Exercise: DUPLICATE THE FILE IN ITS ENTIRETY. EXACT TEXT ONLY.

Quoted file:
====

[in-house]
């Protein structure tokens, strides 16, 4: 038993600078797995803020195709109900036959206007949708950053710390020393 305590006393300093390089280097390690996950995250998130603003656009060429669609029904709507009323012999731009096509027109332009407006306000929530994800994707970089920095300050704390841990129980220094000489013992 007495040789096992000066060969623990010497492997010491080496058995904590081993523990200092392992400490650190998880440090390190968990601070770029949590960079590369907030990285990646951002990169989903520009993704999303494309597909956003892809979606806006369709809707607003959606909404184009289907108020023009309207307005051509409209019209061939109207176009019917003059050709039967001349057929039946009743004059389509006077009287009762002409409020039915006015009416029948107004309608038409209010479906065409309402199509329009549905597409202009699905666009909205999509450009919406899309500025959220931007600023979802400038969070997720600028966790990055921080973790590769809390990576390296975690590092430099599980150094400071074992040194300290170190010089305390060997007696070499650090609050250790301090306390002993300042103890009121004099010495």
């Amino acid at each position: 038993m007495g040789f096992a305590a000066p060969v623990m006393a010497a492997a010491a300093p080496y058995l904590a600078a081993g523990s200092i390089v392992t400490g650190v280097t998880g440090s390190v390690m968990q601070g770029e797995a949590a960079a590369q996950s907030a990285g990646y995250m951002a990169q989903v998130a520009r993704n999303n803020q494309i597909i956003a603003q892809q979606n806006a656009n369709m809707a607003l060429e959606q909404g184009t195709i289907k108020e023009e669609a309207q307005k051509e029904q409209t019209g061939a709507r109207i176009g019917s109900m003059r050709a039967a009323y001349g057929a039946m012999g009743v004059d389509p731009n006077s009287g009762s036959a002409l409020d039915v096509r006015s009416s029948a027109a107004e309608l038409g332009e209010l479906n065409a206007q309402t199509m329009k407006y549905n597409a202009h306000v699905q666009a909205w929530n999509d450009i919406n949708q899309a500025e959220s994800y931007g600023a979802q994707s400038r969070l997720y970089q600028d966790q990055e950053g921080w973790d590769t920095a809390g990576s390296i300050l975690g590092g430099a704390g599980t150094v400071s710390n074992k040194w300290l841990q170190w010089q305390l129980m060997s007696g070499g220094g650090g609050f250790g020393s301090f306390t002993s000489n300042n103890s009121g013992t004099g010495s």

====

[in-house]
């Protein structure tokens, strides 16, 4: 038993600078797995803020195709109900036959206007949708950053710390020393 305590006393300093390089280097390690996950995250998130603003656009060429669609029904709507009323012999731009096509027109332009407006306000929530994800994707970089920095300050704390841990129980220094000489013992 007495040789096992000066060969623990010497492997010491080496058995904590081993523990200092392992400490650190998880440090390190968990601070770029949590960079590369907030990285990646951002990169989903520009993704999303494309597909956003892809979606806006369709809707607003959606909404184009289907108020023009309207307005051509409209019209061939109207176009019917003059050709039967001349057929039946009743004059389509006077009287009762002409409020039915006015009416029948107004309608038409209010479906065409309402199509329009549905597409202009699905666009909205999509450009919406899309500025959220931007600023979802400038969070997720600028966790990055921080973790590769809390990576390296975690590092430099599980150094400071074992040194300290170190010089305390060997007696070499650090609050250790301090306390002993300042103890009121004099010495």
């Amino acid at each position: 038993m007495g040789f096992a305590a000066p060969v623990m006393a010497a492997a010491a300093p080496y058995l904590a600078a081993g523990s200092i390089v392992t400490g650190v280097t998880g440090s390190v390690m968990q601070g770029e797995a949590a960079a590369q996950s907030a990285g990646y995250m951002a990169q989903v998130a520009r993704n999303n803020q494309i597909i956003a603003q892809q979606n806006a656009n369709m809707a607003l060429e959606q909404g184009t195709i289907k108020e023009e669609a309207q307005k051509e029904q409209t019209g061939a709507r109207i176009g019917s109900m003059r050709a039967a009323y001349g057929a039946m012999g009743v004059d389509p731009n006077s009287g009762s036959a002409l409020d039915v096509r006015s009416s029948a027109a107004e309608l038409g332009e209010l479906n065409a206007q309402t199509m329009k407006y549905n597409a202009h306000v699905q666009a909205w929530n999509d450009i919406n949708q899309a500025e959220s994800y931007g600023a979802q994707s400038r969070l997720y970089q600028d966790q990055e950053g921080w973790d590769t920095a809390g990576s390296i300050l975690g590092g430099a704390g599980t150094v400071s710390n074992k040194w300290l841990q170190w010089q305390l129980m060997s007696g070499g220094g650090g609050f250790g020393s301090f306390t002993s000489n300042n103890s009121g013992t004099g010495s």